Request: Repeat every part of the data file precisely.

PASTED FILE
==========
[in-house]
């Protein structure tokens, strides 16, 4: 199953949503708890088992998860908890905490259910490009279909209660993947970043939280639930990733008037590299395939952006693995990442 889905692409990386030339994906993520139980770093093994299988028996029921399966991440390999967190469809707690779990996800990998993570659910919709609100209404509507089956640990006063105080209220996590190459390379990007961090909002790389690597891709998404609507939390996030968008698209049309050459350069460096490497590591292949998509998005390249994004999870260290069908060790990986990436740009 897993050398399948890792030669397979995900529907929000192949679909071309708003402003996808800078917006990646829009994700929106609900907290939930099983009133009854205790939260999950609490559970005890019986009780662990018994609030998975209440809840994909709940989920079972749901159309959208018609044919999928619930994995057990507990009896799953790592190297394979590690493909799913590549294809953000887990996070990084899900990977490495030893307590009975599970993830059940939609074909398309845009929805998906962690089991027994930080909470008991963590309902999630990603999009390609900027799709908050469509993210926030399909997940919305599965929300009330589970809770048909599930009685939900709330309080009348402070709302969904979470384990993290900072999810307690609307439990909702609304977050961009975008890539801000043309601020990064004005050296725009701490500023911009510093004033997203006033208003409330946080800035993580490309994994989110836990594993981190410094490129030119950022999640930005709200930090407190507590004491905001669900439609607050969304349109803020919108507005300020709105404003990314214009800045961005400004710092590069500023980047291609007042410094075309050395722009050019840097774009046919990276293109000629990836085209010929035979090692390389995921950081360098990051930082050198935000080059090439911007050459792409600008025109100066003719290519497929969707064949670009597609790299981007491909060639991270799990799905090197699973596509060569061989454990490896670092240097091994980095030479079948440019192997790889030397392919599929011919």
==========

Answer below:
[in-house]
């Protein structure tokens, strides 16, 4: 199953949503708890088992998860908890905490259910490009279909209660993947970043939280639930990733008037590299395939952006693995990442 889905692409990386030339994906993520139980770093093994299988028996029921399966991440390999967190469809707690779990996800990998993570659910919709609100209404509507089956640990006063105080209220996590190459390379990007961090909002790389690597891709998404609507939390996030968008698209049309050459350069460096490497590591292949998509998005390249994004999870260290069908060790990986990436740009 897993050398399948890792030669397979995900529907929000192949679909071309708003402003996808800078917006990646829009994700929106609900907290939930099983009133009854205790939260999950609490559970005890019986009780662990018994609030998975209440809840994909709940989920079972749901159309959208018609044919999928619930994995057990507990009896799953790592190297394979590690493909799913590549294809953000887990996070990084899900990977490495030893307590009975599970993830059940939609074909398309845009929805998906962690089991027994930080909470008991963590309902999630990603999009390609900027799709908050469509993210926030399909997940919305599965929300009330589970809770048909599930009685939900709330309080009348402070709302969904979470384990993290900072999810307690609307439990909702609304977050961009975008890539801000043309601020990064004005050296725009701490500023911009510093004033997203006033208003409330946080800035993580490309994994989110836990594993981190410094490129030119950022999640930005709200930090407190507590004491905001669900439609607050969304349109803020919108507005300020709105404003990314214009800045961005400004710092590069500023980047291609007042410094075309050395722009050019840097774009046919990276293109000629990836085209010929035979090692390389995921950081360098990051930082050198935000080059090439911007050459792409600008025109100066003719290519497929969707064949670009597609790299981007491909060639991270799990799905090197699973596509060569061989454990490896670092240097091994980095030479079948440019192997790889030397392919599929011919």